News Release

Study results may help improve firearm safety messaging to prevent suicides

Peer-Reviewed Publication


Although firearms do not cause someone to develop thoughts of suicide, risk for suicide increases when a firearm is present in the home, and it may increase further when the firearm is stored unsafely. A study in Suicide and Life-Threatening Behavior reveals subgroups of firearm owners within the United States and who they deem credible to discuss safe firearm storage for suicide prevention. The findings may help to improve the effectiveness of firearm safety messaging, which may ultimately reduce suicide rates.

The study identified the following classes of firearm owners: a class comprised of individuals who owned shotguns, rifles, and handguns, and owned two to four firearms; another class that owned one firearm that was either a shotgun or a rifle; a third class that owned shotguns, rifles, and handguns, and owned five or more firearms; and lastly a class that only owned one firearm, which was a handgun.

Although many of the classes differed in the ranking of credible sources to discuss firearm safety for suicide prevention, a combination of The American Foundation for Suicide Prevention, law enforcement officers, and family members were ranked as credible sources among all classes.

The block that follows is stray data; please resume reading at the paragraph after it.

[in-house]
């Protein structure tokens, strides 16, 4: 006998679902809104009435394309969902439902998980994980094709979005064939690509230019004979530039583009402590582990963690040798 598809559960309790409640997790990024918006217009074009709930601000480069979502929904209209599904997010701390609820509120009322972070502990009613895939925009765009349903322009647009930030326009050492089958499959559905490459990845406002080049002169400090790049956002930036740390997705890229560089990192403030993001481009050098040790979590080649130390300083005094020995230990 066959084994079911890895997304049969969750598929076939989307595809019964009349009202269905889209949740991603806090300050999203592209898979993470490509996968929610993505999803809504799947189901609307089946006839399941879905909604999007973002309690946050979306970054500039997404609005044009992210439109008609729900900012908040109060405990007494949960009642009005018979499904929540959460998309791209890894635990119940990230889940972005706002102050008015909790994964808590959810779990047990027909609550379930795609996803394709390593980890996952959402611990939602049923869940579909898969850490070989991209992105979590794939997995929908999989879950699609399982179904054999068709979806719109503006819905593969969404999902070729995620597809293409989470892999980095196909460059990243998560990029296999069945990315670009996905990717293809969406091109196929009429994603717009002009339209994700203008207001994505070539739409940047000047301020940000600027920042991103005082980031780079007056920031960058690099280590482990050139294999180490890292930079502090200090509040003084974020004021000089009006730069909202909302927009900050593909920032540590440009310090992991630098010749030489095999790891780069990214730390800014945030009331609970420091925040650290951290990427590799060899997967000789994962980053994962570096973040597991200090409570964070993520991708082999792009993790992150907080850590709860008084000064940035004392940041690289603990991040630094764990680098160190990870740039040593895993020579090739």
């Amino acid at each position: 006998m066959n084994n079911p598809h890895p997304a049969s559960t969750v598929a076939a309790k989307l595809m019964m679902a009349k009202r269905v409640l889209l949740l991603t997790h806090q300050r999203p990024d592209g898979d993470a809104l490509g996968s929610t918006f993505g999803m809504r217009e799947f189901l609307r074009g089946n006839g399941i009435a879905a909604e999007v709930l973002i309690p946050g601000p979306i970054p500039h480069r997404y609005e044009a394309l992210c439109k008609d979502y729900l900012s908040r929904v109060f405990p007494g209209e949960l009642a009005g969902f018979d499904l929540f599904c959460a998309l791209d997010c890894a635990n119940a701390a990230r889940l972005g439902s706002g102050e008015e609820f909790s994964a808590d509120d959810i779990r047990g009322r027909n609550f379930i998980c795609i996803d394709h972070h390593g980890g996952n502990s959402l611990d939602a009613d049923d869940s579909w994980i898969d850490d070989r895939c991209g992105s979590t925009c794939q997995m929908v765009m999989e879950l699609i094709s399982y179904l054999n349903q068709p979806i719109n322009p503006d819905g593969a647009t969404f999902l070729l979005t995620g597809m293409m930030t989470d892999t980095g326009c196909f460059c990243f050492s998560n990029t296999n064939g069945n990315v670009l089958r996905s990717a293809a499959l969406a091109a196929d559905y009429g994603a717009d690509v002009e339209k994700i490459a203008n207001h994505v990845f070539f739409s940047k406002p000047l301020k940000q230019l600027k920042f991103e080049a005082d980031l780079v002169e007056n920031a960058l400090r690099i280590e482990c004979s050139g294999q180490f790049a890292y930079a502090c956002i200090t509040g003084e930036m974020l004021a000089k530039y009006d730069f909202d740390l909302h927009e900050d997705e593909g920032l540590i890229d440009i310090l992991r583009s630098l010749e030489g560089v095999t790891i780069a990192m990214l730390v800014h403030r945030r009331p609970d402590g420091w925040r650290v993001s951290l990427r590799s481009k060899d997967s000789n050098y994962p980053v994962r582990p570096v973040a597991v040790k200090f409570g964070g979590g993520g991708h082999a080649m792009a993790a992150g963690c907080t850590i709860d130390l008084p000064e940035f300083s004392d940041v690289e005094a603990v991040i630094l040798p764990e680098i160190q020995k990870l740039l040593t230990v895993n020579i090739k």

“It’s important to understand differences among firearm owners so we can have conversations around safe firearm storage that can be more individualized and relevant to different firearm owners,” said lead author Allison Bond, from The New Jersey Gun Violence Research Center at Rutgers University. “Prioritizing voices—like their family members and law enforcement officers, who they trust to discuss safe firearm storage—can help increase safe storage.”

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About the Journal

Suicide and Life-Threatening Behavior keeps professionals abreast of the latest research, theories, and intervention approaches for suicide and life-threatening behaviors. The journal publishes scientific research on suicidal and other life-threatening behaviors, including research from biological, psychological, and sociological approaches.

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